This newsletter is supported by Chorus One, an operator of validating nodes and staking services on Proof-of-Stake networks.

As part of a change in our content strategy, Staking Economy will from this issue change from a bi-weekly to a monthly cadence and be published both on Medium, where you can still find all the older issues, and the Chorus One blog. On the blog, you will soon additionally find other project-specific updates about networks where Chorus One is validating.

News & Updates

COSMOS GoS HARD FORK(s) - As part of the incentivized Game of Stakes testnet a final network upgrade (GoS-4) was scheduled to happen today (1st of February 2019). The Cosmos validator community took this opportunity to coordinate a fork that aims to remove the stake of a cartel of nodes that managed to sybil attack the testnet's registration process, which enabled them to accumulate almost 54% of the total stake in the network.

Discovered through thorough research based on registration patterns and node behavior (kudos to the Certus One team and everyone else that contributed), validators belonging to the cartel could be identified. For details about the timeline, further evidence, learnings from this impressive attack, and support statements from the Cosmos validator community check out the GoS-5 fork Github PR and Stake Capital's rundown of the events.

The new cartel-free GoS-5 blockchain, which is scheduled to launch tomorrow (2nd February), would be the world's first demonstration of one of the amazing properties of Proof-of-Stake: the removal of malicious actors after discovering their offense. In the Proof-of-Work context this would be akin to burning down the ASIC farm of an attacker and reversing all the double-spends that he managed to carry out in the process of the attack.

The following day will show if the Cosmos community will be able to gather enough support to stop the "cartel chain" (GoS-4) from producing blocks (this requires at least ~34% of the total stake not joining this fork), or if there will be two competing chains after the GoS-5 fork takes place tomorrow.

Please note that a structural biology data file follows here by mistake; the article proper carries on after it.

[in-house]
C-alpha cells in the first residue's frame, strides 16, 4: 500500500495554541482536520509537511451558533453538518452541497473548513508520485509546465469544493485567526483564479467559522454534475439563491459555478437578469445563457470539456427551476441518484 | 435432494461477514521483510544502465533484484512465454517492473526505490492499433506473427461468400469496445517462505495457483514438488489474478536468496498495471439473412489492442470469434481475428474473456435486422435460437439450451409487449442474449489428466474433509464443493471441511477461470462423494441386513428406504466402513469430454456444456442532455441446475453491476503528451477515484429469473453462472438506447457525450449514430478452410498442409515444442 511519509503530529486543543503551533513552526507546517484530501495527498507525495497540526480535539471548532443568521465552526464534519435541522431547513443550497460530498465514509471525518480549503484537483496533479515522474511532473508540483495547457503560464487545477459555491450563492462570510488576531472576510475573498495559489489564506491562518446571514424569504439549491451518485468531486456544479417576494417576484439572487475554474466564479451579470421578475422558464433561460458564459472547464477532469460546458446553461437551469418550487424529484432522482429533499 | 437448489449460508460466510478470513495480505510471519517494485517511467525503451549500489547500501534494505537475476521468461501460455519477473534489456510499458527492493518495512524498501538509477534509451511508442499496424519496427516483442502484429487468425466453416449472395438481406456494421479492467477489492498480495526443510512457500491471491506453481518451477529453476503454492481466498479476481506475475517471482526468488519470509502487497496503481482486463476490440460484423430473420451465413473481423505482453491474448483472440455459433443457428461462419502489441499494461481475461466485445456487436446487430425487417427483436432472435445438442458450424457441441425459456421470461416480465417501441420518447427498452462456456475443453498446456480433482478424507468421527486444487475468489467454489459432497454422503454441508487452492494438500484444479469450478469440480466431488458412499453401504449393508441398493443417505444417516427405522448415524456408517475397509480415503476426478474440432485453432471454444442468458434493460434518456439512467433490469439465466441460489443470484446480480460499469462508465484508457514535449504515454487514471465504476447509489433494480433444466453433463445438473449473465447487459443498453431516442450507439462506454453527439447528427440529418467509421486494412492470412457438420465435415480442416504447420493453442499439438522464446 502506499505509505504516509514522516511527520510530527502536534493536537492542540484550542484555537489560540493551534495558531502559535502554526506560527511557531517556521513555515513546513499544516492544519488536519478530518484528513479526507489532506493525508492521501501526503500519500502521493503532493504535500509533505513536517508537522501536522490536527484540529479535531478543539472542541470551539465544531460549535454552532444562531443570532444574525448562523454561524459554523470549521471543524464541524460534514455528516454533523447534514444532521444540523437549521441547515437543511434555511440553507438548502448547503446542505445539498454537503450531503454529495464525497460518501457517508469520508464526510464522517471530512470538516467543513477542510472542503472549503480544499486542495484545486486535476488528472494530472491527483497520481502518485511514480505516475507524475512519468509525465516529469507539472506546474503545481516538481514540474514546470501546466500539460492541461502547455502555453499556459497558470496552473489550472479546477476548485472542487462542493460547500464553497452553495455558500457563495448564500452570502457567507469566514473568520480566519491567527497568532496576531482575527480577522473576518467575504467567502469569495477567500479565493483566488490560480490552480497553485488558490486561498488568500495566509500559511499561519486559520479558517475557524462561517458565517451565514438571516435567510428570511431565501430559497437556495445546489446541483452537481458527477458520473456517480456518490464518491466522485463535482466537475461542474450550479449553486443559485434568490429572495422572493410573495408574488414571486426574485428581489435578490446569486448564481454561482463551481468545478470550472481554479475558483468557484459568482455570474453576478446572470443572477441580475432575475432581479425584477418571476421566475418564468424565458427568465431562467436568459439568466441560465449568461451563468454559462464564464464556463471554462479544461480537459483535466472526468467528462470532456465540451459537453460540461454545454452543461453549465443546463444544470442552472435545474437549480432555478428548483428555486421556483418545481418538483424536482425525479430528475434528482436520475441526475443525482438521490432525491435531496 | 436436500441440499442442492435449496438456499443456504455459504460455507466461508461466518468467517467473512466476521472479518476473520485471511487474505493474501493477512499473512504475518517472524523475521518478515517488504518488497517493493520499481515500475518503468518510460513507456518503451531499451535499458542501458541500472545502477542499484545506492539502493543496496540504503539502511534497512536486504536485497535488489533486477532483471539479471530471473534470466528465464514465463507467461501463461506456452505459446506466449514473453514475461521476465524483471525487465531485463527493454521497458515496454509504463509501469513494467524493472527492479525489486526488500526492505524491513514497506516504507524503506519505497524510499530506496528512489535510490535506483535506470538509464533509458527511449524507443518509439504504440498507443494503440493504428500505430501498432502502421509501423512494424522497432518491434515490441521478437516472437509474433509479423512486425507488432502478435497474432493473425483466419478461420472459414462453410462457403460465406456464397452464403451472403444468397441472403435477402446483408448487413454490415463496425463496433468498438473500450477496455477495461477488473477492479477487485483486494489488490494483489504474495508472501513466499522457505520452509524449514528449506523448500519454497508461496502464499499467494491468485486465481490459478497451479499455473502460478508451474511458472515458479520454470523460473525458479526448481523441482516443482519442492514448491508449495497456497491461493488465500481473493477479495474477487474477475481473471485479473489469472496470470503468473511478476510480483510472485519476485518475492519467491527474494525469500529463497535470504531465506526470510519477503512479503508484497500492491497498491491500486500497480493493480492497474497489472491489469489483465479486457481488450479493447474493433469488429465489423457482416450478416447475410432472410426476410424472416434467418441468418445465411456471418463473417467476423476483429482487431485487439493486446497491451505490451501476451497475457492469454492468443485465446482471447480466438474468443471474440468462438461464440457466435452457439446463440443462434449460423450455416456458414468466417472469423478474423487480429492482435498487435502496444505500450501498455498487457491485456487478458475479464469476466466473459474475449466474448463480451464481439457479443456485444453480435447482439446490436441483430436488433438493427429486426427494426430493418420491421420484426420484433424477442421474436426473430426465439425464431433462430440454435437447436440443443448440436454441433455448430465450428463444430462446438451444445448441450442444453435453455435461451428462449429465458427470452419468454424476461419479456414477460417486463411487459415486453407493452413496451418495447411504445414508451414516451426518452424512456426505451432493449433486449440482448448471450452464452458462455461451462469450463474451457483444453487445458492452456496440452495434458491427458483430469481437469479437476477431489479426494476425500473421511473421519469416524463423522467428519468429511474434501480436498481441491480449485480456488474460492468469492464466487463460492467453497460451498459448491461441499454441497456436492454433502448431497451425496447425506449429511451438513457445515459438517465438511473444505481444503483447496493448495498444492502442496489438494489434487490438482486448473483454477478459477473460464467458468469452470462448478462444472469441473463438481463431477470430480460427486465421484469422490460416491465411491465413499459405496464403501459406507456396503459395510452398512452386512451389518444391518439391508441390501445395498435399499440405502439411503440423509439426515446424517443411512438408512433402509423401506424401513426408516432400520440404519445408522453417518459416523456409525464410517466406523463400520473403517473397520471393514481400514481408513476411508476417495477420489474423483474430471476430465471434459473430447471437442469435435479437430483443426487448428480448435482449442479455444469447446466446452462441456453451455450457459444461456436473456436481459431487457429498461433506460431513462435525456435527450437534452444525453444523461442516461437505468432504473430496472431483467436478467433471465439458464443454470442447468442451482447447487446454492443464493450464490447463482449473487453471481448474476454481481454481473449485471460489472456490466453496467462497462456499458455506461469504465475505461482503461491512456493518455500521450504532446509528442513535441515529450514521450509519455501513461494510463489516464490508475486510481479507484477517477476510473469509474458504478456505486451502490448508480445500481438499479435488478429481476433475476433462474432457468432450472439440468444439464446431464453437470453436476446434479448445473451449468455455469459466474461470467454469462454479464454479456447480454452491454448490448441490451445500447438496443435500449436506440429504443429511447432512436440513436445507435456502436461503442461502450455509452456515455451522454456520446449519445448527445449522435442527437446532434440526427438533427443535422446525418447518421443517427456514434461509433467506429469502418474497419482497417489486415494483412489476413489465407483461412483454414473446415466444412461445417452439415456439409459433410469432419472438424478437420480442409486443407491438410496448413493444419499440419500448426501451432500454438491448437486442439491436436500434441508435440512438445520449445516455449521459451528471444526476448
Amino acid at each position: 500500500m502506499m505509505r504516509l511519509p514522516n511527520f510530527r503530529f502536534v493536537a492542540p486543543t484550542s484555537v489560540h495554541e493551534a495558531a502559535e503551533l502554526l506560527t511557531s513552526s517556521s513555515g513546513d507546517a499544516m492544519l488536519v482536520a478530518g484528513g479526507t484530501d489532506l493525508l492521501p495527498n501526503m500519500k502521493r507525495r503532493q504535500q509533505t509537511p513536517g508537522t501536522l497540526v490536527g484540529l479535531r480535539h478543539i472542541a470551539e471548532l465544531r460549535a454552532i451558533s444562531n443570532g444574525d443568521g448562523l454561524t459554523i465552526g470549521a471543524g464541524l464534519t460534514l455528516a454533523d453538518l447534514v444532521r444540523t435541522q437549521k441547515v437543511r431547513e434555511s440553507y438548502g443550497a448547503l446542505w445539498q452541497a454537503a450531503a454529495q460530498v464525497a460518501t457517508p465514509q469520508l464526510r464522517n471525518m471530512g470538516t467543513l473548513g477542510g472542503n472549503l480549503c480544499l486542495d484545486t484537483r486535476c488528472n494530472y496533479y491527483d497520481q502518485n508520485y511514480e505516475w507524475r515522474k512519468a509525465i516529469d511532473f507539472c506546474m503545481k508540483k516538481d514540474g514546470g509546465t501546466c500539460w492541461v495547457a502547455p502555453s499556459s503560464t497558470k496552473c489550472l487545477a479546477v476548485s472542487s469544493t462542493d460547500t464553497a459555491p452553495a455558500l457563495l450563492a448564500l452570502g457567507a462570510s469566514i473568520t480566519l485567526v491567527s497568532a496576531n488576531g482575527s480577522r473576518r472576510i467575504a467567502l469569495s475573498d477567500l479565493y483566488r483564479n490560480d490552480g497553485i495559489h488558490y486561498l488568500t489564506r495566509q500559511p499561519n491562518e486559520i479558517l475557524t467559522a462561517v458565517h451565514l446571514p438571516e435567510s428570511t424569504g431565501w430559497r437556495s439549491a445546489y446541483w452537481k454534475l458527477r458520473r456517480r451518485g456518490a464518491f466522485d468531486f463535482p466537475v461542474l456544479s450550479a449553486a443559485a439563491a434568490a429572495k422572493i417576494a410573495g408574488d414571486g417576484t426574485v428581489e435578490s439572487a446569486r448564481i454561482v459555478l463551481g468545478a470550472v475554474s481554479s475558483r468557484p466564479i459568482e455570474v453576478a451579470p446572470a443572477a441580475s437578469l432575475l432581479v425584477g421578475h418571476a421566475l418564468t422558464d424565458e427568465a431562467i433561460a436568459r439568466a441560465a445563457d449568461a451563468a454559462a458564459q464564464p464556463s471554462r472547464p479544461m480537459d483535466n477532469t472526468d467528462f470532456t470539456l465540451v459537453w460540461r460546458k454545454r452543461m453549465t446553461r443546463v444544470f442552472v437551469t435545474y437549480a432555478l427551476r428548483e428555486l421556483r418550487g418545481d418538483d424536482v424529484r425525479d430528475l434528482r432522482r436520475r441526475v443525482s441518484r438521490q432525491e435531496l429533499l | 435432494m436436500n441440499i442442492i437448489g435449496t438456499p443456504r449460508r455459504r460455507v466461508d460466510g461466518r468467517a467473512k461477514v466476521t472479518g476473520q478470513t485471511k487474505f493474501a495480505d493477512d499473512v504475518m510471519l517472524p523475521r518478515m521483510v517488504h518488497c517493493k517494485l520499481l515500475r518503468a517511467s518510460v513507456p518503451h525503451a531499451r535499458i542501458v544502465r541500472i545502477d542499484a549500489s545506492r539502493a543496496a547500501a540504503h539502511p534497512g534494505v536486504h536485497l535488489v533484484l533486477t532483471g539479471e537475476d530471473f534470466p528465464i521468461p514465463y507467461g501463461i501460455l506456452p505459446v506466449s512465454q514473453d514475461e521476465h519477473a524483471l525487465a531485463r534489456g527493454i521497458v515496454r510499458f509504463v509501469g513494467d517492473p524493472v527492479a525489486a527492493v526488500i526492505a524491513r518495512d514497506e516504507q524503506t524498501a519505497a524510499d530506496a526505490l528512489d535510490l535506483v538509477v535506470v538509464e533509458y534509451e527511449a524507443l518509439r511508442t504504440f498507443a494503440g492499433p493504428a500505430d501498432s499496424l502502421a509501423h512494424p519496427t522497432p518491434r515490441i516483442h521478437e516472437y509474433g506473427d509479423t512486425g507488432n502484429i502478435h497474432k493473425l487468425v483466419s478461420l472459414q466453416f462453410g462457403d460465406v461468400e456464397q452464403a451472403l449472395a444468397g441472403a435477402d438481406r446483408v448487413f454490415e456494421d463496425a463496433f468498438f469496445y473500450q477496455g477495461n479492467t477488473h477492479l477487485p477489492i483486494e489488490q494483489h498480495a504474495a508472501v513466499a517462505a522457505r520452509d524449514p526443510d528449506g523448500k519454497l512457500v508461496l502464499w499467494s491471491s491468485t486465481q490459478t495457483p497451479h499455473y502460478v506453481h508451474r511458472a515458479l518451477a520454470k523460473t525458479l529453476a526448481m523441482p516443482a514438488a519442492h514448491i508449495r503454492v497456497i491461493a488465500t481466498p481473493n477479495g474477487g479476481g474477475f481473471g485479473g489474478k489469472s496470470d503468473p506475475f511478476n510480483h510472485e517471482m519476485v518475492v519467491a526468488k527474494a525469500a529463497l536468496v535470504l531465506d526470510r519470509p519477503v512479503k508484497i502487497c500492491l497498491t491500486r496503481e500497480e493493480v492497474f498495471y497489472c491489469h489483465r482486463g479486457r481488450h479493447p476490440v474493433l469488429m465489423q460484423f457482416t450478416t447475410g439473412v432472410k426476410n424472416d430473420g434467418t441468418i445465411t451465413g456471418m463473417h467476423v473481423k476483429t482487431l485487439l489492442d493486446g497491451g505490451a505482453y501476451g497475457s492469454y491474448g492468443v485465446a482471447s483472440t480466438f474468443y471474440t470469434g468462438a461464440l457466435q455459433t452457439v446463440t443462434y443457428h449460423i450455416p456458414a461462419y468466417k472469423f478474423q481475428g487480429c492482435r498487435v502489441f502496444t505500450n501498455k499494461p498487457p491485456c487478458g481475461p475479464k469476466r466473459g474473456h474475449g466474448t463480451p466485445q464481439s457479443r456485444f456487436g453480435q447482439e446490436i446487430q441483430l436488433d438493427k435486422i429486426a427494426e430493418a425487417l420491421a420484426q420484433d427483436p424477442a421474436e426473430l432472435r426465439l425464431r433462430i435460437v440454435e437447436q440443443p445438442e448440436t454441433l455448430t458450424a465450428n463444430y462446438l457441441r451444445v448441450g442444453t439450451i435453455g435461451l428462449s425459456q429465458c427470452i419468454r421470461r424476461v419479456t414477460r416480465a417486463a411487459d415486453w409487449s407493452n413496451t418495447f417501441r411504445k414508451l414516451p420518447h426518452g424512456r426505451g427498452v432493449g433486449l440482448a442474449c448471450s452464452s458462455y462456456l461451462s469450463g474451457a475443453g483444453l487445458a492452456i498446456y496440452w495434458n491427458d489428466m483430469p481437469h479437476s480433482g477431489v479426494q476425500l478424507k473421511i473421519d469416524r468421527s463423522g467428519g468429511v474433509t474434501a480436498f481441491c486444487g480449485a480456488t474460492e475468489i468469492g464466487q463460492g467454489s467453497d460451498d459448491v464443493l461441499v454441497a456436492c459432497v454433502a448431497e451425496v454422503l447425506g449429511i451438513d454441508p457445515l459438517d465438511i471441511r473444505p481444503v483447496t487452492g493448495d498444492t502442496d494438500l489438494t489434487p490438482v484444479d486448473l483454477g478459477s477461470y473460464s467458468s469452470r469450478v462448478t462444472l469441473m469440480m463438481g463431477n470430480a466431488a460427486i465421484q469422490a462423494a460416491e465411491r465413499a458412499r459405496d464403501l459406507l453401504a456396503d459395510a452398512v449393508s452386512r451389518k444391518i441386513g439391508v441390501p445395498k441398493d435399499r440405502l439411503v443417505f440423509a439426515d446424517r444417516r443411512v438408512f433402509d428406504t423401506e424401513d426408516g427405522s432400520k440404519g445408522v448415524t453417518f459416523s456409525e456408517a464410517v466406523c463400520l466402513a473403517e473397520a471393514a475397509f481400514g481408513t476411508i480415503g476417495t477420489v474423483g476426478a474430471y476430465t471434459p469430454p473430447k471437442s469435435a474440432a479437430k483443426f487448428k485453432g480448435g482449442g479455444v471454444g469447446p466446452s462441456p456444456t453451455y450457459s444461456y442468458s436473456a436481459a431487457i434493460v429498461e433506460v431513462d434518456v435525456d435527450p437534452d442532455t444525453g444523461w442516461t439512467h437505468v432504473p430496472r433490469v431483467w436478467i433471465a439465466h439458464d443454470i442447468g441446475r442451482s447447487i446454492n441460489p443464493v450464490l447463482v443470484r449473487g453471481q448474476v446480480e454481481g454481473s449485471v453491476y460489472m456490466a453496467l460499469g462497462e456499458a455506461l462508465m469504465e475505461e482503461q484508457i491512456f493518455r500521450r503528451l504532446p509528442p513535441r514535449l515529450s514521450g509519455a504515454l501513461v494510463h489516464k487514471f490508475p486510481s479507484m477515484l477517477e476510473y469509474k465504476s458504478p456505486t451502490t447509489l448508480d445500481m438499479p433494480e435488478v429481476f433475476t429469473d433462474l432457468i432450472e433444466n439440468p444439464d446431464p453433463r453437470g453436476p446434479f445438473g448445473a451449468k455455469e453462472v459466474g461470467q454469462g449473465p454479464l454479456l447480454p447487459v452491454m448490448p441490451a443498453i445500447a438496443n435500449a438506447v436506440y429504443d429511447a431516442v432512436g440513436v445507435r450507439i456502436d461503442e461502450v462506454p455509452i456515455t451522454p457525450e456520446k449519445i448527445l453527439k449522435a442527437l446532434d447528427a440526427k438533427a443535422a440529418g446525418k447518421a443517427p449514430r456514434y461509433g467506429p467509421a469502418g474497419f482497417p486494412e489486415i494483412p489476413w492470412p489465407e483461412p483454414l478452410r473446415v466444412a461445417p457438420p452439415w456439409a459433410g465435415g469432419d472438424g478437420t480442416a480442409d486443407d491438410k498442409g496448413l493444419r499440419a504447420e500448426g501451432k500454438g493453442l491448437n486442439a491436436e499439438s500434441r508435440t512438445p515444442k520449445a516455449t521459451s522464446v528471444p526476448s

Chorus One supports the GoS-5 fork and will not validate on the GoS-4 blockchain. We urge other validators to verify the evidence presented in the articles above and to join the GoS-5 fork to make the Cosmos Network decentralized again ;).

TEZOS YEAR IN REVIEW - After about half a year of operation, Figment Networks took a look at some statistics of what happened in the Tezos network. Key facts include a steady increase over the year in staking participation from around 20% of the supply to 60%, with a total of over 11,000 addresses delegating their Tezzies to about 450 bakers (validators).

Arthur Breitman also reflected on the platform in a YouTube video sharing what is planned for 2019, key things include exploring asynchronos consensus protocols (e.g. Tendermint), introducing zk-SNARKs and improvements of the mempool and storage layer.

Finally, the first governance proposals (amendments) are rolling in and are being discussed on the discussion platform Kialo.

VALIDATOR FUNDING - Staking-as-a-Service provider Staked closed a $4.5mn Seed from notable investors like Pantera Capital and Coinbase to support institutional crypto holders in participating in interest-earning opportunities with their cryptoassets.

LOOM x COSMOS — The Loom team announced their plans to build a token bridge between their PlasmaChain and the Cosmos Network. This integration will allow for interoperability between the networks allowing users to migrate assets between the two blockchain ecosystems.